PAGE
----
A springing power of attorney doesn't become effective immediately but kicks in when a specific event occurs, such as your incapacitation or hospitalization due to mental or physical deterioration. It requires careful review because it must address a specific triggering event to avoid potential problems.

A durable power of attorney begins as soon as all parties sign the document. The result is a situation in which you're providing your designee immediate control over your real estate holdings, and lasts for the rest of your life, unless you cancel it. This works well for many older adults because it doesn't require them to predict a triggering event.

3) You have a dangerous job

Those who work in dangerous fields where the chance of injury is significant could benefit from granting power of attorney to a trusted designee. Ending up incapacitated is a concern when working a high-risk job, but having a representative take care of the financial aspects of your properties while you recover makes it less likely you'll default on loans or experience other issues.

A springing power of attorney could be advantageous in this situation because the triggering event would be a workplace injury. Your designee will have to convince your lenders of your incapacitation, though. This could require legal intervention in the form of a letter from a lawyer if the conditions in the original document aren't clear.

It's worth noting that your family could end up in a lengthy and costly legal situation if you're incapacitated without a power of attorney. The court would have to appoint a conservator, and you wouldn't have any control over who is selected for that role. The process can also take time to complete, which could leave your real estate holdings in peril.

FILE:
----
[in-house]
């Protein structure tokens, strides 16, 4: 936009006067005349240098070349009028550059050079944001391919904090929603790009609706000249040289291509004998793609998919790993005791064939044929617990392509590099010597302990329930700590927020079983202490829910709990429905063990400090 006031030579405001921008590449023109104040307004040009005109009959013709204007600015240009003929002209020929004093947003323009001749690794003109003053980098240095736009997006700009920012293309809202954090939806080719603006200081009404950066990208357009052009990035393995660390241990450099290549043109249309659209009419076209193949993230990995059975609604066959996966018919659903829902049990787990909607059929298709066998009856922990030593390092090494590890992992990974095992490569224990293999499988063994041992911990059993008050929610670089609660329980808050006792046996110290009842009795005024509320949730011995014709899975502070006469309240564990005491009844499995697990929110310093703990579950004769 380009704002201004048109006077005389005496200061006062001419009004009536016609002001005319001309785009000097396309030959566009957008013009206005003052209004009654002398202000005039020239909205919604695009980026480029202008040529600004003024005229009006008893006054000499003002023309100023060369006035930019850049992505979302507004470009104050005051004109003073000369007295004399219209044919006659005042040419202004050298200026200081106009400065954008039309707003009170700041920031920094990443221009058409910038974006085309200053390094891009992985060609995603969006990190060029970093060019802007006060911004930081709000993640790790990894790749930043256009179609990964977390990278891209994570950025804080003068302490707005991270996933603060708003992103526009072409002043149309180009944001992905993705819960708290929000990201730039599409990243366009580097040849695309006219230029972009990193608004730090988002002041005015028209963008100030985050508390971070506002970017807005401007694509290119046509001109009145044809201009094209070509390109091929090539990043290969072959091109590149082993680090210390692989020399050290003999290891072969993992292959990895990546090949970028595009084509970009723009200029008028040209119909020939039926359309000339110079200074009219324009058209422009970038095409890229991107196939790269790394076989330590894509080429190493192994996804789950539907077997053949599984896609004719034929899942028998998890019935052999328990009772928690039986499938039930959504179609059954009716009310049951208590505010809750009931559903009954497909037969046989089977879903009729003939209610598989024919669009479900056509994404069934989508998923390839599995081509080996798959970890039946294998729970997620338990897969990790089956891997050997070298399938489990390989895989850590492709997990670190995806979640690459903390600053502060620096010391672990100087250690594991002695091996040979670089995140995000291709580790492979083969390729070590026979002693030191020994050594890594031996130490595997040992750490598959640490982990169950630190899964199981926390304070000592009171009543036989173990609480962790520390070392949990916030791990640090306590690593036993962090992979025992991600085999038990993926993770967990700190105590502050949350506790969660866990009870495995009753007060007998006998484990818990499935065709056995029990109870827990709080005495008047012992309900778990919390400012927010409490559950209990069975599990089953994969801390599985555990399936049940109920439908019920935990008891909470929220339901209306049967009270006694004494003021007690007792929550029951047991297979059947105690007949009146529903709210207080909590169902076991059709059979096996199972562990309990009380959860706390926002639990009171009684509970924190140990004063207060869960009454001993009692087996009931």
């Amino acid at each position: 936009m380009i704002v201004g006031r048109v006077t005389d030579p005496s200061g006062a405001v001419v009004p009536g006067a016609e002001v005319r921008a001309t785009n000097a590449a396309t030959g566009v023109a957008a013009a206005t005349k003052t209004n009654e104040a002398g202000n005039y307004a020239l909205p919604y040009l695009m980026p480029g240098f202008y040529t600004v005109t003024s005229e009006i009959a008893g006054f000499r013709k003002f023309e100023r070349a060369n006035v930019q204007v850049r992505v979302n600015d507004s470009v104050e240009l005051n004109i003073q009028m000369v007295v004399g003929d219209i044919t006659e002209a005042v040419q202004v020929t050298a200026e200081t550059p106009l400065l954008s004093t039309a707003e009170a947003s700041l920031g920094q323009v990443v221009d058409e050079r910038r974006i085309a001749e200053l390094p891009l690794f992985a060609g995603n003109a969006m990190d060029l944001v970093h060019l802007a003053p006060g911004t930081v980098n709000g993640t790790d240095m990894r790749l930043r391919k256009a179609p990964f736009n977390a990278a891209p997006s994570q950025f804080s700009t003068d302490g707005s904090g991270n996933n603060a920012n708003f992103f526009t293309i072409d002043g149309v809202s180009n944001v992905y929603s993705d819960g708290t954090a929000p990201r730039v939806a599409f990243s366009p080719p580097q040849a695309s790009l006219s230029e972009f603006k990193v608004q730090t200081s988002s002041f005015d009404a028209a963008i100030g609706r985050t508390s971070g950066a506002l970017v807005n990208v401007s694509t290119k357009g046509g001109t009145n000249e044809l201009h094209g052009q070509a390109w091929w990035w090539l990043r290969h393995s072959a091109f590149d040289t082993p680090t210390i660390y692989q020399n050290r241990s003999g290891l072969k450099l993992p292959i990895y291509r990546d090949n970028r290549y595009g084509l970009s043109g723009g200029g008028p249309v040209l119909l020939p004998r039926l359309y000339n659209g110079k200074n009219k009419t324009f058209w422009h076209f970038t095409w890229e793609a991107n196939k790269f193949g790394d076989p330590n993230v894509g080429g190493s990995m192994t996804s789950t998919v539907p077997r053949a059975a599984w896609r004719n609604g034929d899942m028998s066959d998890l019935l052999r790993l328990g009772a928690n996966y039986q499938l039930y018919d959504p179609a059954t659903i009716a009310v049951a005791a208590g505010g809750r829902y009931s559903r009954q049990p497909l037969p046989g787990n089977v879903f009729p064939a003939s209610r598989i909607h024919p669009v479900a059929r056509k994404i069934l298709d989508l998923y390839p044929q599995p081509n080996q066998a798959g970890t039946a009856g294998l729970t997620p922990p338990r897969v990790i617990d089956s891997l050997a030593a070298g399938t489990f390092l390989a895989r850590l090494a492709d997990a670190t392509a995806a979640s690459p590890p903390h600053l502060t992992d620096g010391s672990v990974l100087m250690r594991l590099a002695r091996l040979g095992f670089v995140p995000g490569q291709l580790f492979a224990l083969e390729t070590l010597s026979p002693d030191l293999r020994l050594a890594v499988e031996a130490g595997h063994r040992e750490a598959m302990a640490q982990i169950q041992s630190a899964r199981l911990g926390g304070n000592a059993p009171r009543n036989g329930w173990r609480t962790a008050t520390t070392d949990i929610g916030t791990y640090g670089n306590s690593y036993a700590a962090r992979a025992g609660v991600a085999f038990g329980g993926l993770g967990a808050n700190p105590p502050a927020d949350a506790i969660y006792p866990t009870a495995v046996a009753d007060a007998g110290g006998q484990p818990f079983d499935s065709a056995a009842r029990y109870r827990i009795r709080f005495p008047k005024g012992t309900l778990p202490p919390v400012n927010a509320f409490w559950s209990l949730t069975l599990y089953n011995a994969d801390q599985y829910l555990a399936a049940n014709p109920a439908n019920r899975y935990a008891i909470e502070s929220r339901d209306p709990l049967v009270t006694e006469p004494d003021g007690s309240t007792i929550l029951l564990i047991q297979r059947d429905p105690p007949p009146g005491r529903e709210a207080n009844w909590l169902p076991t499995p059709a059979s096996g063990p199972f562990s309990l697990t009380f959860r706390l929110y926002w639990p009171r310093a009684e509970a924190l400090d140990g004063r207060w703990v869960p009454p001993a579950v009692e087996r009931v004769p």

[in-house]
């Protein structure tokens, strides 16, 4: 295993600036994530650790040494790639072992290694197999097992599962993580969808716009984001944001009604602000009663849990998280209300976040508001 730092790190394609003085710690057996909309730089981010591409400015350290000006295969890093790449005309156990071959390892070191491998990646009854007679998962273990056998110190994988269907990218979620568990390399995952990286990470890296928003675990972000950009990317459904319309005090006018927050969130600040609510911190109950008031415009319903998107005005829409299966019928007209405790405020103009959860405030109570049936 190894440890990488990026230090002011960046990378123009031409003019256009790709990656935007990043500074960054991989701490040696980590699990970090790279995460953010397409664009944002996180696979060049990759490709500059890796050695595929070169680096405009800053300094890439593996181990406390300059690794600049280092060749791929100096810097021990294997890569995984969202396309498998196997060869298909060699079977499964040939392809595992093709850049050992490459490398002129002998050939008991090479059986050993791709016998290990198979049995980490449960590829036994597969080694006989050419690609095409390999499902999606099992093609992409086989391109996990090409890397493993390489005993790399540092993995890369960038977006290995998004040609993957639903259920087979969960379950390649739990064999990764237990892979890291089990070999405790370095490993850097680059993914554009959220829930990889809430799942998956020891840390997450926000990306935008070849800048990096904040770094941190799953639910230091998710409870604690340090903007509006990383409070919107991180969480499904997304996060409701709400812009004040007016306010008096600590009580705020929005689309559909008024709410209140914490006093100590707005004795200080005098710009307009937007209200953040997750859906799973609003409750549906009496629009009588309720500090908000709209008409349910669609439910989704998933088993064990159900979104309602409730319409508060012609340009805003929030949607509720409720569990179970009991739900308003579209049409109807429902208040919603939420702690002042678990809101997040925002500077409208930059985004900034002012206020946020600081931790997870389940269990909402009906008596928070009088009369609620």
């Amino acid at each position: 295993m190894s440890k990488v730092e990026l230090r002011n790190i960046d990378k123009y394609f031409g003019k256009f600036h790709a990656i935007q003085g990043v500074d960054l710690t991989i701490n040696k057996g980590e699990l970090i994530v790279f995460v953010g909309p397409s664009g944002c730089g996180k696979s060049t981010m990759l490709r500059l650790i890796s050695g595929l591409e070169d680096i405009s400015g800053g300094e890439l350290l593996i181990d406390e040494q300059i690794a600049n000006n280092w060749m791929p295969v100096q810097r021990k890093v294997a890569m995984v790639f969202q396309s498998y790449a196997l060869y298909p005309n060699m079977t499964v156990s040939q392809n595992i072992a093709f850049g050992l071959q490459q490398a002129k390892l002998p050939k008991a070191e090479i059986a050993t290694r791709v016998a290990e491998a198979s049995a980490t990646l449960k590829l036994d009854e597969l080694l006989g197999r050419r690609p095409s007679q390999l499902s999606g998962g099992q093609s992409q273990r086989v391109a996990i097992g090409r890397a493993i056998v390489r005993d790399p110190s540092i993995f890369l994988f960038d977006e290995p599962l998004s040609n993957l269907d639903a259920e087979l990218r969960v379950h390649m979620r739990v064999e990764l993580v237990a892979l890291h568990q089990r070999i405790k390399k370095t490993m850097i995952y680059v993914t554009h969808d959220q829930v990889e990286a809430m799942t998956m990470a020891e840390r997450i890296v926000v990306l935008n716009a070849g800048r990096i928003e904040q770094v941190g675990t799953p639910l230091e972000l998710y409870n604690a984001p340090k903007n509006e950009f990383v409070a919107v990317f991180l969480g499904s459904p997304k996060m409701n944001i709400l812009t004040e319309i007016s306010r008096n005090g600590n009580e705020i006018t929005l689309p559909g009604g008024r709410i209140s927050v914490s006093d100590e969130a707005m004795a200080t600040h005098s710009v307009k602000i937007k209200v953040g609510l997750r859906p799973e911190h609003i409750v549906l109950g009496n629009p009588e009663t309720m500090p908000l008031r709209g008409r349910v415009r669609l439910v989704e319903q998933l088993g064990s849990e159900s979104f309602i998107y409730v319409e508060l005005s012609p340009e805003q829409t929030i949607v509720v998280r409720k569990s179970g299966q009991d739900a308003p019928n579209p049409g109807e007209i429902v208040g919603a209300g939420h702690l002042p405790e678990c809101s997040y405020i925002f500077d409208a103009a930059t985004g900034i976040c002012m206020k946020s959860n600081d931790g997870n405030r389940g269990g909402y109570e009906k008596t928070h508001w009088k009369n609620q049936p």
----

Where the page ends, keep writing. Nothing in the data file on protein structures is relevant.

4) You want family assistance

It may make sense to appoint a designated power of attorney to make real estate decisions for you even if you aren't incapacitated. If you have a family member with extensive industry experience who you trust with your properties, for example, granting this power can streamline decision-making processes and eliminate red tape. You should be aware that abuse can occur, however. Whomever you designate will fully control your real estate contracts and parts of your finances, so you'll want to be careful.

How to assign power of attorney

Fortunately, a power of attorney is a relatively simple document that doesn't require much information, particularly when dealing with a durable one. All you'll need to appoint a real estate power of attorney is the name and address of the principal and the designee. From there, a lawyer can prepare your documents and coordinate the signing.

PeytonBolin offers power of attorney preparation services in South Florida. Our team ensures these documents are correctly completed so you don't have to worry about real estate deals falling through or running into challenges in the future because of problematic documentation.

Contact PeytonBolin today to learn more.

About the Author

Jane F. Bolin, Esq.

Founding Member, Managing Partner